Our bodies are home to complex microbial communities, termed the microbiota, yet when we are born we are completely sterile. Soon after birth we become colonised by these beneficial bacteria, which shape our immune defence and efficiently limit infection by gut pathogens in a process known as colonisation resistance. However, disturbances in early colonisation events, such as caesarian sections (C-sections) and antibiotic exposure, can lead to increased susceptibility to pathogens, as well as allergic, and chronic inflammatory diseases in later life. Currently, our knowledge of the contribution of specific bacterial species during early life development, and how microbiota disturbances increase susceptibility to gut infection is incomplete. Dr Hall has recently been awarded a Wellcome Trust New Investigator Award which is focused on one of the major early life bacterial groups, bifidobacteria. The aim is to understand how these pioneer bifidobacteria colonise the gut (via their surface molecules; Fig 1) and subsequently modulate critical colonisation resistance, and to understand how early life antibiotic-induced disturbances alter this microbial community, ultimately leading to a breakdown in pathogen protection. Another key goal is to identify bifidobacterial communities that can restore a disturbed early life microbiota back into one able to control gut infection. In order to understand these complex communities we use cutting edge next generation sequencing platforms with collaborators at The Genome Analysis Centre and the Wellcome Trust Sanger Institute to generate data that gives us insights into the species present (16s rRNA, whole genome sequencing) and the differential expression of bacterial genes and their products (metagenomics and RNASeq). Alongside this technology we use simple and complex bacterial culturing systems in tandem with innovative early life models to gain mechanistic insights. Gaining further knowledge about these pioneer bifidobacteria may provide a powerful therapeutic focus in infectious and chronic inflammatory disease settings.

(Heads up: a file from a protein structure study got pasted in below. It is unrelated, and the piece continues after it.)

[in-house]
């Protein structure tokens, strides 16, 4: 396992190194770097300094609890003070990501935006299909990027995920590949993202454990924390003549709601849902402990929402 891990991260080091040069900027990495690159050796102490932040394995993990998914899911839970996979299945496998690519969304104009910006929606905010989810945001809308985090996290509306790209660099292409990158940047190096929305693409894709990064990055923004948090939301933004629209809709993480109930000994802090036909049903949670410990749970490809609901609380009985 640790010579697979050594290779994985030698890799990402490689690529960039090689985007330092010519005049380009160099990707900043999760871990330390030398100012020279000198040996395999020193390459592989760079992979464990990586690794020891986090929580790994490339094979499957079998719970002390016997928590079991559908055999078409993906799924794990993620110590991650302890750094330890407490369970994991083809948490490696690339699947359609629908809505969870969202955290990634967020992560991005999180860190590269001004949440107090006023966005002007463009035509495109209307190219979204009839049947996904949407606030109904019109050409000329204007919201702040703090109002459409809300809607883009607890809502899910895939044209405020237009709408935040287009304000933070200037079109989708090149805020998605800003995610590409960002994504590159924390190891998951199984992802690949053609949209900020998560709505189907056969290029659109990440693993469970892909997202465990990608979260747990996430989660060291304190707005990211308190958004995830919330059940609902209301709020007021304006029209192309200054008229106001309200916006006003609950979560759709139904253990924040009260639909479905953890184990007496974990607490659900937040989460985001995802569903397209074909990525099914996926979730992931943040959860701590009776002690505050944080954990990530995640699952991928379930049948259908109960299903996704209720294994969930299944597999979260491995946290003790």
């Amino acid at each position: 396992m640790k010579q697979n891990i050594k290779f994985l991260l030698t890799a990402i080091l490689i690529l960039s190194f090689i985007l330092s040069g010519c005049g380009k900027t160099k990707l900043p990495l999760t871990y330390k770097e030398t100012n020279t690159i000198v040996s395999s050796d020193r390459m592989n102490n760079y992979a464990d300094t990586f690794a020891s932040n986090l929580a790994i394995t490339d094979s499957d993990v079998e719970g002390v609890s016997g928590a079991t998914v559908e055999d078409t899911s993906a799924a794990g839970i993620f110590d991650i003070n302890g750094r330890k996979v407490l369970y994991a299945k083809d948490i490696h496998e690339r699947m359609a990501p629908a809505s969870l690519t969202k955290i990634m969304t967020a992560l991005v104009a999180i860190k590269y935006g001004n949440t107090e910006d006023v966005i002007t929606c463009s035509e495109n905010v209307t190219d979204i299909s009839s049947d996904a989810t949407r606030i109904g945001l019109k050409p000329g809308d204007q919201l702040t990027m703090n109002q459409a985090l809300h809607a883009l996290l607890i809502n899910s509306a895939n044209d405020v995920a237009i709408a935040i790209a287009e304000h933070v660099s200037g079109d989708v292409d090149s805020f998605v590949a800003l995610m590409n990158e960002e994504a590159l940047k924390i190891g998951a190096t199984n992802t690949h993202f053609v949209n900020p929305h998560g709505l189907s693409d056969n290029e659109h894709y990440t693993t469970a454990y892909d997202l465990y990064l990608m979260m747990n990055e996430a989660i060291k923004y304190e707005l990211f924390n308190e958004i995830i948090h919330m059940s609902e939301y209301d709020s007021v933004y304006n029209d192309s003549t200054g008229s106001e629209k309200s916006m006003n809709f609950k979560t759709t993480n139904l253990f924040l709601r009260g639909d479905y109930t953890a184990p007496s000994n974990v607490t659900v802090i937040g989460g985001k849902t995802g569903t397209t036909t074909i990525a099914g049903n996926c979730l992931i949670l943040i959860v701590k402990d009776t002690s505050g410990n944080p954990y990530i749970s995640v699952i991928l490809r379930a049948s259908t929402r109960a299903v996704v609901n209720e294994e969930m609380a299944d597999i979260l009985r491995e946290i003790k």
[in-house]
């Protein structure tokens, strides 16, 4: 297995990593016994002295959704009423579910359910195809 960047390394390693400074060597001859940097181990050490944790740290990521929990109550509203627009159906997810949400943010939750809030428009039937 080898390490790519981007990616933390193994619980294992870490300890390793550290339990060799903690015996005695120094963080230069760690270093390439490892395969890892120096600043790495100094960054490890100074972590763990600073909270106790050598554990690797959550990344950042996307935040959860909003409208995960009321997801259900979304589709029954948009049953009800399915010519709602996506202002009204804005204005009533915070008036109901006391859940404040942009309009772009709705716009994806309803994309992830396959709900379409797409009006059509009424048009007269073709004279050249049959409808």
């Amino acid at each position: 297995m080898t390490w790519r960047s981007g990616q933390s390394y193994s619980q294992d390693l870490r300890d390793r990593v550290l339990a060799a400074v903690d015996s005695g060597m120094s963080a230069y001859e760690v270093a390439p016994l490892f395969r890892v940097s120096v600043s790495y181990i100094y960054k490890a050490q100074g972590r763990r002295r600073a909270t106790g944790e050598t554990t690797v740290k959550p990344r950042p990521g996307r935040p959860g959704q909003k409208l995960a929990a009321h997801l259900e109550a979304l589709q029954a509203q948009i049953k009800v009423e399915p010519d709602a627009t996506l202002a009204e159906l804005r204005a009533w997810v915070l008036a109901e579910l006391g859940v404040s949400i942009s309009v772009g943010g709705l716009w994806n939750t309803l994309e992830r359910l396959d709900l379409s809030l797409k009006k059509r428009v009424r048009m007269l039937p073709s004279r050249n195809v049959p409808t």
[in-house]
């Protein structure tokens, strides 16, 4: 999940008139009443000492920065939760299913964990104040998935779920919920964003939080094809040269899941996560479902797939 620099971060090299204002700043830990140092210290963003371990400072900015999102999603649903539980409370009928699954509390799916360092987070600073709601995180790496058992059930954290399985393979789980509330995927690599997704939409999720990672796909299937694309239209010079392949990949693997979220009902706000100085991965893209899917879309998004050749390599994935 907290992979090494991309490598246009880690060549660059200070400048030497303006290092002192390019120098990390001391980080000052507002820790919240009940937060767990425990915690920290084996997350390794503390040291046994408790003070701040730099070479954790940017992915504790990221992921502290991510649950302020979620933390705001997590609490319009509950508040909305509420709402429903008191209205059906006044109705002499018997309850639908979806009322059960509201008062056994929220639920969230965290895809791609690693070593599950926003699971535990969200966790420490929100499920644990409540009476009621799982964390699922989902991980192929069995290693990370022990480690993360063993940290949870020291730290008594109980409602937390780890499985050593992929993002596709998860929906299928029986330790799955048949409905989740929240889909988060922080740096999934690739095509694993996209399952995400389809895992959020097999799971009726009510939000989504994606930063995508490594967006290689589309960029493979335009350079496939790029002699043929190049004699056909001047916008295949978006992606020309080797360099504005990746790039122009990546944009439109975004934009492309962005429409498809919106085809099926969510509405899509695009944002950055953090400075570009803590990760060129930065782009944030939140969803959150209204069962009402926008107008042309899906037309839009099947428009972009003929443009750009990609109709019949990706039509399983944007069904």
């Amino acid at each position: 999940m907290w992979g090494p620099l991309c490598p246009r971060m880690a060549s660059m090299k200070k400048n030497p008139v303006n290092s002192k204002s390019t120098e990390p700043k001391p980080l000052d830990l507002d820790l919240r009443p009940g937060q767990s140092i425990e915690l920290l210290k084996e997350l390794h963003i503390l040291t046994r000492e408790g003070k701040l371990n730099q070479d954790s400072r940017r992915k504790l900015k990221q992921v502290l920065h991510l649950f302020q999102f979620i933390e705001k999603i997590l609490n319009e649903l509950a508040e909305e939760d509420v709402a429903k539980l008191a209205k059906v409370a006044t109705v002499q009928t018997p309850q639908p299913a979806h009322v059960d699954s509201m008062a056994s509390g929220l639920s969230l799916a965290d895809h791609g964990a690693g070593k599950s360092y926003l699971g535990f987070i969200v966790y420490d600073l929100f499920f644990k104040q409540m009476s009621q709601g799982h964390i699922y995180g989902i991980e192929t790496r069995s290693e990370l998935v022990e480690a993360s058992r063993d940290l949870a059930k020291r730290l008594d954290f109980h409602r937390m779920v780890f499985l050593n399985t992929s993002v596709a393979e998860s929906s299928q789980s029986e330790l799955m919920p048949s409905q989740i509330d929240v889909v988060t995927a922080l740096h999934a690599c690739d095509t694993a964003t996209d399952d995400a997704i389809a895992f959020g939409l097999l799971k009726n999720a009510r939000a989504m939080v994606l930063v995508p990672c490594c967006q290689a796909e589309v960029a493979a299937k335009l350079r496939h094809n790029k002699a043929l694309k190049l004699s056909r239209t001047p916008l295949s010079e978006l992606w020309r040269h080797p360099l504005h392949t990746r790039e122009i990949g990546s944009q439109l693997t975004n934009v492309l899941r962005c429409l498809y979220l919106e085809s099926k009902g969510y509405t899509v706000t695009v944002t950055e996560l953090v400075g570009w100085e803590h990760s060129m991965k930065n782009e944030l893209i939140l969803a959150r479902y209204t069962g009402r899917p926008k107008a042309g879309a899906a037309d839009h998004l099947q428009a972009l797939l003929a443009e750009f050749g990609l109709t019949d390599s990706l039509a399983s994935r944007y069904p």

For more information on previous research findings please see newspaper article: